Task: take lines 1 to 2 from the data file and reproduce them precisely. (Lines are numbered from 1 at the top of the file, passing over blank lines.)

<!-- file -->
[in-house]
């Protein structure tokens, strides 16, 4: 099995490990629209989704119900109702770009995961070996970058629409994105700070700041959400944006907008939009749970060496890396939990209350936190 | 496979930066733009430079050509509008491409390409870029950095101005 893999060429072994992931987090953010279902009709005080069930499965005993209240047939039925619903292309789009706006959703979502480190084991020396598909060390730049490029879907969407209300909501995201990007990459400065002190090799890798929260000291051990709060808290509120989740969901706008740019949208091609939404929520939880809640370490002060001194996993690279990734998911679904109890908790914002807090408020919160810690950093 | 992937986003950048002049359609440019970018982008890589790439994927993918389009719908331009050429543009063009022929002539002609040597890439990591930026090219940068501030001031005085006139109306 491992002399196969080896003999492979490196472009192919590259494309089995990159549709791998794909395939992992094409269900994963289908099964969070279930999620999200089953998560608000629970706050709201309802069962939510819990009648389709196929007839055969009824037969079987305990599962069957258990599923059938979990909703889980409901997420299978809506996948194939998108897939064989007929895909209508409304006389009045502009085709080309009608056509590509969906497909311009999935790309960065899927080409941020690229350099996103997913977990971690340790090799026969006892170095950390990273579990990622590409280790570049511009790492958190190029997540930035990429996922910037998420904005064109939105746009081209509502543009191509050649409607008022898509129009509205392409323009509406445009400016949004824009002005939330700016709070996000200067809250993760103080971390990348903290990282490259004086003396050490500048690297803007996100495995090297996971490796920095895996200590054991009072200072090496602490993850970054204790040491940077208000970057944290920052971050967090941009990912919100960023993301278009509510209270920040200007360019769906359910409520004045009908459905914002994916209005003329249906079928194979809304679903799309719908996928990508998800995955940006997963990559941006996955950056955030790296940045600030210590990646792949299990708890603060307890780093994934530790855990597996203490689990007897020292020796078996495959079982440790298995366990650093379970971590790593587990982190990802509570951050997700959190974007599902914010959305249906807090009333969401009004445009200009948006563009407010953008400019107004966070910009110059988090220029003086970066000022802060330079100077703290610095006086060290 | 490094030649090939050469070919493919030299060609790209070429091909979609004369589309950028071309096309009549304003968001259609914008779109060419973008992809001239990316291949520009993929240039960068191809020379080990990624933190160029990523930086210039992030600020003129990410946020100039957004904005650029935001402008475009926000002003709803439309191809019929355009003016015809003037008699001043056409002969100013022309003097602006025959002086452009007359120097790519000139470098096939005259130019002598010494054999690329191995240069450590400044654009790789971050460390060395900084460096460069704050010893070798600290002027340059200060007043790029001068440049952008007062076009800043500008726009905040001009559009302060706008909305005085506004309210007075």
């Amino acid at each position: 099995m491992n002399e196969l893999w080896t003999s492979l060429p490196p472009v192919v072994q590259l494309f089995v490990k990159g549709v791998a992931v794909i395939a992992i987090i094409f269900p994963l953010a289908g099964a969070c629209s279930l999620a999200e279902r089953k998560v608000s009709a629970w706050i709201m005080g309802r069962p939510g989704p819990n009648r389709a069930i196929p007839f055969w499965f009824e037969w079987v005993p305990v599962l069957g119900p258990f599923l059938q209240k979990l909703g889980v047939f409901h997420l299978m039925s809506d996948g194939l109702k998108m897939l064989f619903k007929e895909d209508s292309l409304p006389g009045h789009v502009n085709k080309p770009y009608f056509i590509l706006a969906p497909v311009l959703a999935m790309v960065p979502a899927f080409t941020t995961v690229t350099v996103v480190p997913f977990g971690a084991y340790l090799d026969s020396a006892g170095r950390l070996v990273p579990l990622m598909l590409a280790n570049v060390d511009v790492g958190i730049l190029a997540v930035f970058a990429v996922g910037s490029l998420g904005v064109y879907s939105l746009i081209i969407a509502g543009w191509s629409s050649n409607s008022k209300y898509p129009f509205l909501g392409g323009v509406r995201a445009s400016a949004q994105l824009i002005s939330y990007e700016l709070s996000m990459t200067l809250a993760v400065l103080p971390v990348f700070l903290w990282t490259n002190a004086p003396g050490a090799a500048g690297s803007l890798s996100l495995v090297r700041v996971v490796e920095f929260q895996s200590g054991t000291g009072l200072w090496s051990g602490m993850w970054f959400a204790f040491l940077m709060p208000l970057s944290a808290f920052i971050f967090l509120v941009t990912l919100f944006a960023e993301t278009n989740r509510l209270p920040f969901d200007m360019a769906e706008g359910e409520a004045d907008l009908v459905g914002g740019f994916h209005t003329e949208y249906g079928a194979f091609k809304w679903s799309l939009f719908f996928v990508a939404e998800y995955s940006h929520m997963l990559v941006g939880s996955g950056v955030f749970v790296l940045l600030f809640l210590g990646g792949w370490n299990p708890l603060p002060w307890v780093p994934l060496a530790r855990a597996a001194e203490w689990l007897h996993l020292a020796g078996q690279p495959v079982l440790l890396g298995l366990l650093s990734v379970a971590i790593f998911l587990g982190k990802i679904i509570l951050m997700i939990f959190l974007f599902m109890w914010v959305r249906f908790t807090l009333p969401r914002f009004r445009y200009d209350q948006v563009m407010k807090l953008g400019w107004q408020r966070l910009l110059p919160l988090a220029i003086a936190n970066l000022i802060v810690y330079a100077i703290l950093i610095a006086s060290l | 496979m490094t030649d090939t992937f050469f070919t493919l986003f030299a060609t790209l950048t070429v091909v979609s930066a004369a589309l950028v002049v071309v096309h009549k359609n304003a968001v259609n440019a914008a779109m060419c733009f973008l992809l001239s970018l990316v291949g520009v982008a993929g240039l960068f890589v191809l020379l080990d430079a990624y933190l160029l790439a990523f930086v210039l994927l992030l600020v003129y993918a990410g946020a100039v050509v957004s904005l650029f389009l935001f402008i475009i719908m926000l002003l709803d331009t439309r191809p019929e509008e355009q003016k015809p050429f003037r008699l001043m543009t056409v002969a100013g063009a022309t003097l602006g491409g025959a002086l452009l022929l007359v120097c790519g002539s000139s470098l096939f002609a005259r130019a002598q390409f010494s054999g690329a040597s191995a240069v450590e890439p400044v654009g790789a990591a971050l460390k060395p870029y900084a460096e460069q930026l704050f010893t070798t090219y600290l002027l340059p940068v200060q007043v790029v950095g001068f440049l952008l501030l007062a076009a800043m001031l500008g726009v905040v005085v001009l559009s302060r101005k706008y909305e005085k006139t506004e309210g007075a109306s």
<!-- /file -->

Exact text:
[in-house]
């Protein structure tokens, strides 16, 4: 099995490990629209989704119900109702770009995961070996970058629409994105700070700041959400944006907008939009749970060496890396939990209350936190 | 496979930066733009430079050509509008491409390409870029950095101005 893999060429072994992931987090953010279902009709005080069930499965005993209240047939039925619903292309789009706006959703979502480190084991020396598909060390730049490029879907969407209300909501995201990007990459400065002190090799890798929260000291051990709060808290509120989740969901706008740019949208091609939404929520939880809640370490002060001194996993690279990734998911679904109890908790914002807090408020919160810690950093 | 992937986003950048002049359609440019970018982008890589790439994927993918389009719908331009050429543009063009022929002539002609040597890439990591930026090219940068501030001031005085006139109306 491992002399196969080896003999492979490196472009192919590259494309089995990159549709791998794909395939992992094409269900994963289908099964969070279930999620999200089953998560608000629970706050709201309802069962939510819990009648389709196929007839055969009824037969079987305990599962069957258990599923059938979990909703889980409901997420299978809506996948194939998108897939064989007929895909209508409304006389009045502009085709080309009608056509590509969906497909311009999935790309960065899927080409941020690229350099996103997913977990971690340790090799026969006892170095950390990273579990990622590409280790570049511009790492958190190029997540930035990429996922910037998420904005064109939105746009081209509502543009191509050649409607008022898509129009509205392409323009509406445009400016949004824009002005939330700016709070996000200067809250993760103080971390990348903290990282490259004086003396050490500048690297803007996100495995090297996971490796920095895996200590054991009072200072090496602490993850970054204790040491940077208000970057944290920052971050967090941009990912919100960023993301278009509510209270920040200007360019769906359910409520004045009908459905914002994916209005003329249906079928194979809304679903799309719908996928990508998800995955940006997963990559941006996955950056955030790296940045600030210590990646792949299990708890603060307890780093994934530790855990597996203490689990007897020292020796078996495959079982440790298995366990650093379970971590790593587990982190990802509570951050997700959190974007599902914010959305249906807090009333969401009004445009200009948006563009407010953008400019107004966070910009110059988090220029003086970066000022802060330079100077703290610095006086060290 | 490094030649090939050469070919493919030299060609790209070429091909979609004369589309950028071309096309009549304003968001259609914008779109060419973008992809001239990316291949520009993929240039960068191809020379080990990624933190160029990523930086210039992030600020003129990410946020100039957004904005650029935001402008475009926000002003709803439309191809019929355009003016015809003037008699001043056409002969100013022309003097602006025959002086452009007359120097790519000139470098096939005259130019002598010494054999690329191995240069450590400044654009790789971050460390060395900084460096460069704050010893070798600290002027340059200060007043790029001068440049952008007062076009800043500008726009905040001009559009302060706008909305005085506004309210007075």